While Thornburg—one of Santa Fe's largest employers—didn't directly get a bailout, the US government still got stuck with its junk.
Nailing down the details of these transactions isn't simple; many of the deals leading up to and following the 2008 financial crisis were constructed as confusingly as possible, in part to deter scrutiny by outsiders. For a brief how-to in financial sleuthing, this post shows how to re-report the Indicators item on Thornburg and the Fed.
Following the Bloomberg story, SFR began by looking up the Fed's March 31 press release, which offers additional details on the assets it acquired during the Bear Stearns deal, using a government-controlled company called Maiden Lane.
The Fed release links to a PDF file labeled "Holdings of Maiden Lane LLC as of January 29, 2010." This is the document that shows the Fed's $1 billion in Thornburg Mortgage securities. This being a somewhat secretive deal, the accounting consists of gibberish:
It goes on like that, for 131 pages.
Fortunately, we know what we're looking for—the $1 billion Thornburg security mentioned in the Bloomberg story. So we can narrow things down quickly by searching the document for the letters "TM," which are common to Thornburg's sundry ticker symbols.
To nail it down, run a Google search on the CUSIP numbers in the far right column.Searching CUSIP and 885220KH5 returns a link to a Securities and Exchange Commission filing by a company called Thornburg Mortgage Securities Trust 2006-1. Bingo!
SEC filings are publicly accessible through a database called Edgar. Bookmark it; the database is full of info reported by thousands upon thousands of companies.
Searching Edgar for Thornburg Mortgage Securities Trust get us closer to the target:
Clicking through to the TMST 2006-1 security leads us to a list of all its filings. Let's look at the initial prospectus, filed Jan. 20, 2006, which explains just what was for sale—and what the Fed now owns:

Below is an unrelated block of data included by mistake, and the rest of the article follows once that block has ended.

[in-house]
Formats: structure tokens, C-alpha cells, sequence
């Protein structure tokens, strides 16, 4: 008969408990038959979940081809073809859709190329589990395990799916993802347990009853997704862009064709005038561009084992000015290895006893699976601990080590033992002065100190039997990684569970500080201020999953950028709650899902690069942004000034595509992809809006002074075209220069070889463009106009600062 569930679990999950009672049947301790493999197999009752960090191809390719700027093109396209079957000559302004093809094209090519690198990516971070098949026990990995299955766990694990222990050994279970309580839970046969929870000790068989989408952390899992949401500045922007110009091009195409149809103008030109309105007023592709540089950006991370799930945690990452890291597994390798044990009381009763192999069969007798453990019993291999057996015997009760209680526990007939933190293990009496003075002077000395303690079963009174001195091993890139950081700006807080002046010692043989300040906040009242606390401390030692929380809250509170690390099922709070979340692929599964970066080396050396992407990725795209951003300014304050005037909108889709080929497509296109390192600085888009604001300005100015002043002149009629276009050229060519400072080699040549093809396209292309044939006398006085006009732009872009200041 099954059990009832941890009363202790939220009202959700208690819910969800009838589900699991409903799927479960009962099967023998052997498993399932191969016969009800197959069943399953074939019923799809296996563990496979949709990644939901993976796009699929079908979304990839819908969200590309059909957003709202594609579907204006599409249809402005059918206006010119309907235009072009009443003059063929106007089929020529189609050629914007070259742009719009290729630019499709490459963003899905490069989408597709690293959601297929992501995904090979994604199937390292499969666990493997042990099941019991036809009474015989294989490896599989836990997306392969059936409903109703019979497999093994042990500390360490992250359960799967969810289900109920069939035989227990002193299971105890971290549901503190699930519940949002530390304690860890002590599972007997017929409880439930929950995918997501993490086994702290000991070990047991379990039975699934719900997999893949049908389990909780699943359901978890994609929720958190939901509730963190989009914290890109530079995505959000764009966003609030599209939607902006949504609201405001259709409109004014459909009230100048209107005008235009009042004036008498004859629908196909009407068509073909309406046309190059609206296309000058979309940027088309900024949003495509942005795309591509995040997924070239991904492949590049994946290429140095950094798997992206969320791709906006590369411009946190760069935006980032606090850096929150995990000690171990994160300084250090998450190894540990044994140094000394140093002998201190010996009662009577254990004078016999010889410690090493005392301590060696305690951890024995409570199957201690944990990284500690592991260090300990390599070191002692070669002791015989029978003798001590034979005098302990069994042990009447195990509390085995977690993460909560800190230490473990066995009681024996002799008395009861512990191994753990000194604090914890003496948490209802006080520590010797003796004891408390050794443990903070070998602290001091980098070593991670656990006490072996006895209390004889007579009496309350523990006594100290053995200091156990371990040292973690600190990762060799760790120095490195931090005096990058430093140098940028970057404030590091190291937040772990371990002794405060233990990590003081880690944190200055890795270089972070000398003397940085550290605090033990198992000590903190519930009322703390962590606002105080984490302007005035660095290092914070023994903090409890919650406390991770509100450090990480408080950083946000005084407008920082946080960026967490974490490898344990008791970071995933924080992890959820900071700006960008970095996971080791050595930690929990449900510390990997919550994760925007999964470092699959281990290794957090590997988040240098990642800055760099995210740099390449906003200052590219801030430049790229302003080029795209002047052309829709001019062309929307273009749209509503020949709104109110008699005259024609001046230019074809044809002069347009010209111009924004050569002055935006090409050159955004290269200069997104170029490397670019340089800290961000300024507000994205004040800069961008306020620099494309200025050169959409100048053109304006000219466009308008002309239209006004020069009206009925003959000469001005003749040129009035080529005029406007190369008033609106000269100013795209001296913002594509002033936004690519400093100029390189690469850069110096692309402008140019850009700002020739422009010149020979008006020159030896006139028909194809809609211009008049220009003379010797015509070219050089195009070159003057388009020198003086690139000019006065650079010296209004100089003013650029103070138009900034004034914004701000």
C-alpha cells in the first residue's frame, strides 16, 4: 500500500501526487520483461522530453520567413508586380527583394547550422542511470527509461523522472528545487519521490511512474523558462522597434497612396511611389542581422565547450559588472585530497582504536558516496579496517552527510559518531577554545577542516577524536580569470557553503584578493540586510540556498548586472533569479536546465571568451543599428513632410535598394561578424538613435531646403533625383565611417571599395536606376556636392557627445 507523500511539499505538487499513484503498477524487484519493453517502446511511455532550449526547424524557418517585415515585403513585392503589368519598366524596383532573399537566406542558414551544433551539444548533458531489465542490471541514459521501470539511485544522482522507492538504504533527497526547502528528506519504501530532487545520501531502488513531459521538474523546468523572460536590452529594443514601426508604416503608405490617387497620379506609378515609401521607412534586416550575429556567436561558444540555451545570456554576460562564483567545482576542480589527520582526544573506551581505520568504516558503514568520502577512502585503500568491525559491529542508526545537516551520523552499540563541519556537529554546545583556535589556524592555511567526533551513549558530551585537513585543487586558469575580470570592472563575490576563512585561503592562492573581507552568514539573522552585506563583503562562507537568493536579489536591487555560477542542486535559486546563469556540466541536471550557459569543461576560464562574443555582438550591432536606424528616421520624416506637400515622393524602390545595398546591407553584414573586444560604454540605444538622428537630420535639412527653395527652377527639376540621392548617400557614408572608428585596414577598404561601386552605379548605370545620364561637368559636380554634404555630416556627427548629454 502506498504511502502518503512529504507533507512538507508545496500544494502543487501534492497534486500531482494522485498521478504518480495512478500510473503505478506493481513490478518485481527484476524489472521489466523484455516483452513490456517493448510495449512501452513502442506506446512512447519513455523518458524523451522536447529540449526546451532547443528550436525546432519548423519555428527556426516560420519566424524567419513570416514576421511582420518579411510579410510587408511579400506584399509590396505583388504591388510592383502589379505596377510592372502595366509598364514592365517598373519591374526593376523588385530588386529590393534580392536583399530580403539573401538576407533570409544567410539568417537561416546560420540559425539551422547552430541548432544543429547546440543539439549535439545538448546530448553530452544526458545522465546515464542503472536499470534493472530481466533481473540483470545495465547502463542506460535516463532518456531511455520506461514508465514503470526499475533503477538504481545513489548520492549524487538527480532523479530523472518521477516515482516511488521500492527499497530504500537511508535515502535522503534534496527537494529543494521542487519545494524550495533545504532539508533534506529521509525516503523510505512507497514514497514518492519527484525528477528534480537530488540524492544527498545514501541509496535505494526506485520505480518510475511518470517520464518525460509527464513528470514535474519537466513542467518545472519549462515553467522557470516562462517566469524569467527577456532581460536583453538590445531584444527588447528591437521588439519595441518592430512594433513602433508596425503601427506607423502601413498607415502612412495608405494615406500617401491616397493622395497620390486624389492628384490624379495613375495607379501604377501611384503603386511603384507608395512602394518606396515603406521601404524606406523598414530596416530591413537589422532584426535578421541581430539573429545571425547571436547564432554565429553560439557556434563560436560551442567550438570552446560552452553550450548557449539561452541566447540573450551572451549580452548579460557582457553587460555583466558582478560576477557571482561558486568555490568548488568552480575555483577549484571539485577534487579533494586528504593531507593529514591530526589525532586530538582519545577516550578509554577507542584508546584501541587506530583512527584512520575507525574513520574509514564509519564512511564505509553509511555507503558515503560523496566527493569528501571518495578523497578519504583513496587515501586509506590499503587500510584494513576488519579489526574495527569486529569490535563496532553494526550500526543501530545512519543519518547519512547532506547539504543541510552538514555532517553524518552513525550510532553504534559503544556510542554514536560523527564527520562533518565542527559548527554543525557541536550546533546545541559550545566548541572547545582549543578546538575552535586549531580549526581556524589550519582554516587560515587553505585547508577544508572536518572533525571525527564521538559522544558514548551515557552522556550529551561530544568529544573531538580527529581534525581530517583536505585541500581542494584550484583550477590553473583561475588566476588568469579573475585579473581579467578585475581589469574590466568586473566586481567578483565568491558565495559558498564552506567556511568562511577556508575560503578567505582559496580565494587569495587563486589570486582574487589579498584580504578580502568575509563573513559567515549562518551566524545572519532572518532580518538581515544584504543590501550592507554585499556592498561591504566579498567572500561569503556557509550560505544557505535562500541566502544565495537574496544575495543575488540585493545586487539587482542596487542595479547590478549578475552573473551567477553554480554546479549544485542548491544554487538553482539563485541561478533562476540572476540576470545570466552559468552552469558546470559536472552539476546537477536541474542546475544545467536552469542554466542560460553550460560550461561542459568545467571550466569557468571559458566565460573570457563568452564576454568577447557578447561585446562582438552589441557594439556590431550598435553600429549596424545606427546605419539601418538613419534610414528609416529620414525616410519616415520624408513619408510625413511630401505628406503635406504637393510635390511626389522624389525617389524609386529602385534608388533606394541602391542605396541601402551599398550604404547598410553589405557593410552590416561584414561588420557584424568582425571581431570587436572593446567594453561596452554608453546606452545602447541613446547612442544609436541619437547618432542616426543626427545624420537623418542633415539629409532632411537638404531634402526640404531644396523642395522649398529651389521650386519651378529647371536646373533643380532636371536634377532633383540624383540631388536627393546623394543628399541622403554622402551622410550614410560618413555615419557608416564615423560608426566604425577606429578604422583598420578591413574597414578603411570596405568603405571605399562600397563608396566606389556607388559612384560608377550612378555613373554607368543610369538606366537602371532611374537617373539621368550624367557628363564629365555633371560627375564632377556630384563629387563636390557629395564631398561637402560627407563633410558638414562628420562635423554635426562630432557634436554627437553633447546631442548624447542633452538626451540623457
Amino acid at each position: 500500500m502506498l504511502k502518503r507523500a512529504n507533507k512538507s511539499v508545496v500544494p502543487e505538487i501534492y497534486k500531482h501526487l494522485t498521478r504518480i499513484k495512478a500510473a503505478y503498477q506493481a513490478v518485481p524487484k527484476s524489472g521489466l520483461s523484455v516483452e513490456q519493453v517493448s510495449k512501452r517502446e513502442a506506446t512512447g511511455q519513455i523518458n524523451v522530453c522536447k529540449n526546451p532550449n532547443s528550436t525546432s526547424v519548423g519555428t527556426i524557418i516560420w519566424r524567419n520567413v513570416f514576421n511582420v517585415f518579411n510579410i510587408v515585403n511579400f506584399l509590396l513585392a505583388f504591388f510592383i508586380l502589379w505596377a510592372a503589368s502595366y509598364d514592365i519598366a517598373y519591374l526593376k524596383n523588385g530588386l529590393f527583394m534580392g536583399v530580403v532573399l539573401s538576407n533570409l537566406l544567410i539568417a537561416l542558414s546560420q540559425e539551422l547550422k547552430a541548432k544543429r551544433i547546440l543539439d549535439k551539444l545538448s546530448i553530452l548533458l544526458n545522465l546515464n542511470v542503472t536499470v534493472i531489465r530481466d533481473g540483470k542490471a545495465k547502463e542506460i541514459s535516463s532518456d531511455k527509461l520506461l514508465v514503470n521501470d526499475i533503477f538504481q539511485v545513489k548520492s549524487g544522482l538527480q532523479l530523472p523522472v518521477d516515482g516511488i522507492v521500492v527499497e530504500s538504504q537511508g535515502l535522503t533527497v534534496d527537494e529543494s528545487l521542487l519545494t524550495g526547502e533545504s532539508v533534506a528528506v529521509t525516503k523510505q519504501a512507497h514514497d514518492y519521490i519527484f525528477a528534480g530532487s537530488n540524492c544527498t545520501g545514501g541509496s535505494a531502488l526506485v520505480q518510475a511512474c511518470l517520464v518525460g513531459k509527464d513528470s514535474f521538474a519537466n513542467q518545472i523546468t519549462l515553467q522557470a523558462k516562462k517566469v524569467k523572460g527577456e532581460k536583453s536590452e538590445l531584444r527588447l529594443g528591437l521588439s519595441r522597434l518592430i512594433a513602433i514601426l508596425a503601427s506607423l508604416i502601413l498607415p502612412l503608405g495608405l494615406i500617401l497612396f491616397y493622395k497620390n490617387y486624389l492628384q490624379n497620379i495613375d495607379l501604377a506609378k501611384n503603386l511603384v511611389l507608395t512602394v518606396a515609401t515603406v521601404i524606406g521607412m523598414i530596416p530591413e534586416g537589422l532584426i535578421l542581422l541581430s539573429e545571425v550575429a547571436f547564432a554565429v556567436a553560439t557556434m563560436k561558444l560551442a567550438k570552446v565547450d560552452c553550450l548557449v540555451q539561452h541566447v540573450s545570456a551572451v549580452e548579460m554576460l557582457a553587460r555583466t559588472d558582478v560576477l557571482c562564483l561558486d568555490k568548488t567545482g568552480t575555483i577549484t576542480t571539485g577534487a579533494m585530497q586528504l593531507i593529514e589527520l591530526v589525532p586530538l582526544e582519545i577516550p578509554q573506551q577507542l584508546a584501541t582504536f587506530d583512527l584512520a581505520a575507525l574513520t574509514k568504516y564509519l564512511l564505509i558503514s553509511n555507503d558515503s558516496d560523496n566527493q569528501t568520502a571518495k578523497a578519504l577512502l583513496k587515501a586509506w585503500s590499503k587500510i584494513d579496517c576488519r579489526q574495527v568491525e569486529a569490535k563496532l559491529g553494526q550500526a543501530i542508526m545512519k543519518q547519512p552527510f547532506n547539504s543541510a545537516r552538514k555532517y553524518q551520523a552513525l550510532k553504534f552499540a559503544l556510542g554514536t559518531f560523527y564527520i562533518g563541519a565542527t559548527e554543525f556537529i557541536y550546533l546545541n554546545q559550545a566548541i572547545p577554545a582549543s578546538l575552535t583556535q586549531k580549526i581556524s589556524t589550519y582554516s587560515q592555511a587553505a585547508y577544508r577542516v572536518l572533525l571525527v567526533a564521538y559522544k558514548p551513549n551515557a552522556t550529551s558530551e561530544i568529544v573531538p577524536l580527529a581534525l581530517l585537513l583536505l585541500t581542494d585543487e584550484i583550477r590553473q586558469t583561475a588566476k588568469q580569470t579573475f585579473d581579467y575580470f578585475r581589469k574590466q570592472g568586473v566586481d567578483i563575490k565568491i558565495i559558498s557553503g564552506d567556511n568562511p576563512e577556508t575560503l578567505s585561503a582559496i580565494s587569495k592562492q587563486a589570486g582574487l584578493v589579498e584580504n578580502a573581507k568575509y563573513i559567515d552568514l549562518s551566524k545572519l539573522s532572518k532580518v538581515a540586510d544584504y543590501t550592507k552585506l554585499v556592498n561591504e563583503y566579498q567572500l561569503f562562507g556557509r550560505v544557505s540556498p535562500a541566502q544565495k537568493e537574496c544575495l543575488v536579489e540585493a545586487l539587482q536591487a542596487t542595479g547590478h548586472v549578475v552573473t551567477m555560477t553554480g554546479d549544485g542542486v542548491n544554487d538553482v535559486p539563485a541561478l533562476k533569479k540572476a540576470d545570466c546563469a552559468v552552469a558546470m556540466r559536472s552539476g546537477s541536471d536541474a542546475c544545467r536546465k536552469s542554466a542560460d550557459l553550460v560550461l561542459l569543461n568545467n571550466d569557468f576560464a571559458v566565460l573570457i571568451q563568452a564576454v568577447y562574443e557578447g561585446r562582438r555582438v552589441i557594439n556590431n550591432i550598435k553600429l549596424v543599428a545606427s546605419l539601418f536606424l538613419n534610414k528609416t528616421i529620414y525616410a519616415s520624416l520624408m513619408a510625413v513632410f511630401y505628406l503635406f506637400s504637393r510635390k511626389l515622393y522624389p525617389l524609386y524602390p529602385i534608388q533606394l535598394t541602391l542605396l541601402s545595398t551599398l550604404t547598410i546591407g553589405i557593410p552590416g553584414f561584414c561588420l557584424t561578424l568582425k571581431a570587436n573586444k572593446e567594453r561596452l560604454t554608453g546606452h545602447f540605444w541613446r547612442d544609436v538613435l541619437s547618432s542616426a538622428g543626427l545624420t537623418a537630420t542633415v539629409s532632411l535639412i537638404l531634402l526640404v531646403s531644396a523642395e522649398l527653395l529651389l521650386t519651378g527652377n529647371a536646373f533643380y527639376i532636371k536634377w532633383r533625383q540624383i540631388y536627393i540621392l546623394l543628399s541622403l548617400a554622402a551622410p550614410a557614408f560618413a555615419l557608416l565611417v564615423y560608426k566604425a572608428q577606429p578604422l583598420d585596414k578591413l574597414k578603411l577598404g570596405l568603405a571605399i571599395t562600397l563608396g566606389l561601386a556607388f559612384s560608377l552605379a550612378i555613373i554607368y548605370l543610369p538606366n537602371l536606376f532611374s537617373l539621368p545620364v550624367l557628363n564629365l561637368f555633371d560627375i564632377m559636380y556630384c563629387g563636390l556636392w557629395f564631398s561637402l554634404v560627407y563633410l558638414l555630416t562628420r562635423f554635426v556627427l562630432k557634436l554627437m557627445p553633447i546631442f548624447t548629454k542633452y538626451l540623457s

For a necessary crash course in deciphering the mortgage-backed-securit-ese that follows in the SEC filing, watch this video by the staff of Marketplace and read this Wikipedia article. (Don't neglect ProPublica's bailout guide for up-to-date news and research.)
This snippet, anyway, is easy enough to understand:
This shows that half of the mortgages in this Thornburg security were given to borrowers who provided less than complete documentation of their income and assets, suggesting they perhaps shouldn't have qualified for a loan in the first place, and may be at risk of default. Thornburg Mortgage executives bragged that they offered loans to only the most creditworthy customers; such standards evidently didn't apply to the securities Thornburg sold to investors.
Certainly, other companies were even less scrupulous. Bloomberg reports that 94 percent of the mortgages in another Fed-held security had “limited documentation." Nearly 10 percent of the homes in that security have entered foreclosure. Foreclosure rates in the Thornburg security are not that high—but, as the prospectus shows, interest rates on most of its mortgages aren't set to increase for several more years.
Cross-posted at Muckraker's Guide.